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MLB to Congress: Players, fans lose without antitrust exemption



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Would minor league players be paid more if they could negotiate freely with every team?

Not necessarily, Major League Baseball warned Congress on Friday. Instead, players could lose job opportunities and communities could lose minor league teams, the league said in a 17-page letter to the committee exploring whether to strip baseball of its antitrust exemption.

“Without the exemption, Minor League Baseball could develop in a manner contrary to the public’s interest,” commissioner Rob Manfred wrote to the Senate Judiciary Committee.

The committee also has engaged with the nonprofit Advocates for Minor Leaguers, which asserts the exemption allows MLB to unfairly restrict how much minor league players can make and how long the they must remain under the control of the team that drafted them. Manfred said the Advocates are “mistaken” in claiming “free market principles” would benefit all minor leaguers.

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“The truth is, the supply of aspiring professional baseball players significantly exceeds the demand by Major League Clubs for players to fill out their Minor League rosters,” Manfred wrote.

Sen. Dick Durbin (D-Ill.) told The Times this week that the committee could hold hearings on the issue, with Manfred testifying under oath, in September or October. Durbin said he believes minor leaguers “are treated very poorly” and he would like to see “concessions by Major League Baseball.”

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Manfred received widespread criticism last week after defending pay to minor league players, saying he would “reject the premise that they are not paid a living wage.” The federal poverty line for a household of one is $13,590; the starting salary for a triple-A player — the very top of the minor leagues — is about $14,000.

In the letter, Manfred wrote that 70% of double-A and triple-A players either earn a salary of at least $100,000 or received a signing bonus of $100,000.

MLB will spend $1 billion on minor league operations this season — $750 million of that on player compensation — and generate $25 million from those operations, Manfred said — that is, spending 10% of MLB revenue to run the minors to return 0.2% of revenue.

Manfred noted the NFL has no minor league, while the NBA runs the G League, where one team is affiliated with each NBA team. In baseball, four minor league teams are affiliated with each MLB team.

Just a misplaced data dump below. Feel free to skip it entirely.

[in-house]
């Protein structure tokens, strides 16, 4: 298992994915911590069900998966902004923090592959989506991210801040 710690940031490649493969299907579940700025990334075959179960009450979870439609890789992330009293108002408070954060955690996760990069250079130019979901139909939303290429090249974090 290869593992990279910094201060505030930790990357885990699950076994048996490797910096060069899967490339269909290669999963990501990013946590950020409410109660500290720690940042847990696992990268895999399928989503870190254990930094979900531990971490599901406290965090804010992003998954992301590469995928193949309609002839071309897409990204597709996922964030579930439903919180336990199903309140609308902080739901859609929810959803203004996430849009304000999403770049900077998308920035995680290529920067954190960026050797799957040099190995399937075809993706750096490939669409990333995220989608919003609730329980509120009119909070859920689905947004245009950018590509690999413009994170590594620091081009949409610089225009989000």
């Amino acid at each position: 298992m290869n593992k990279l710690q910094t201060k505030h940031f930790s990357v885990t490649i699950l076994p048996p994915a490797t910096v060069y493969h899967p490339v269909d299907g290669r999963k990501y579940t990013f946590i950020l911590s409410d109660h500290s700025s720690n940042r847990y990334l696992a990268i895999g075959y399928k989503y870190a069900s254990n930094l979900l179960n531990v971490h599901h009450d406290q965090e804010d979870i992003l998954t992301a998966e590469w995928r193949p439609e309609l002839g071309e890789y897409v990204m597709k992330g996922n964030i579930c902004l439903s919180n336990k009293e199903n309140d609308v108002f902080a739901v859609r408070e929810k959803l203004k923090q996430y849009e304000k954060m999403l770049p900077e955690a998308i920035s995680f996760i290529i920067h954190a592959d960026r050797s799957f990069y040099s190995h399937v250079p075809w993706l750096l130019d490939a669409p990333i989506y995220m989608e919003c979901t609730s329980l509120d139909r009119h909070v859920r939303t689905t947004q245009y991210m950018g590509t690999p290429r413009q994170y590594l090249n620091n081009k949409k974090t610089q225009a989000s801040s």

He did not explicitly threaten that MLB owners would slash minor league operations to that level, but he did say some MLB teams “may choose to carry fewer than four affiliations” in the absence of an antitrust exemption.

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In a free market, he said, teams may choose not to offer the housing, insurance, pension and college scholarship benefits that the league currently mandates for minor league players.

In 2018, after MLB lobbied Congress to pass a law limiting minor league pay under threat that minor league teams could be eliminated without it, Congress passed the law. MLB since has eliminated 43 minor league teams affiliated with major league clubs, although Manfred wrote in his letter that all but three of those affiliated teams have been replaced with teams playing in independent professional leagues or summer college leagues.

The committee asked Manfred to commit to no further elimination of minor league teams. In his letter, Manfred said the league believes “the current minor league structure is sustainable” and so the league “has no current plans” to eliminate additional minor league teams.

Harry Marino, executive director of Advocates for Minor Leaguers, said in a statement: “When it comes to the impact of baseball’s antitrust exemption on Minor League players and fans, Major League Baseball cannot get its story straight.”

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Marino noted that Manfred had told The Times earlier this month: “I can’t think of a place where the exemption is really meaningful, other than franchise relocation.”

In the letter, Manfred said the draft and entry-level contracts would not be impacted by the removal of the exemption because they are negotiated in collective bargaining with the players’ union. That would not preclude the union from negotiating different terms in the next collective bargaining agreement.

Manfred rejected as “inaccurate” the Advocates’ claim that congressional action is needed to “help bring players out of poverty.” The average minor leaguer who never makes the major leagues is in and out of baseball in three years, he said, young enough so as not to fall behind in other educational or career opportunities.

He cited one example: a left-hander who pitched for three affiliated minor league teams within two years, at no higher than the Class A level, then started law school at age 24.

His name: Harry Marino, that executive director of Advocates for Minor Leaguers.

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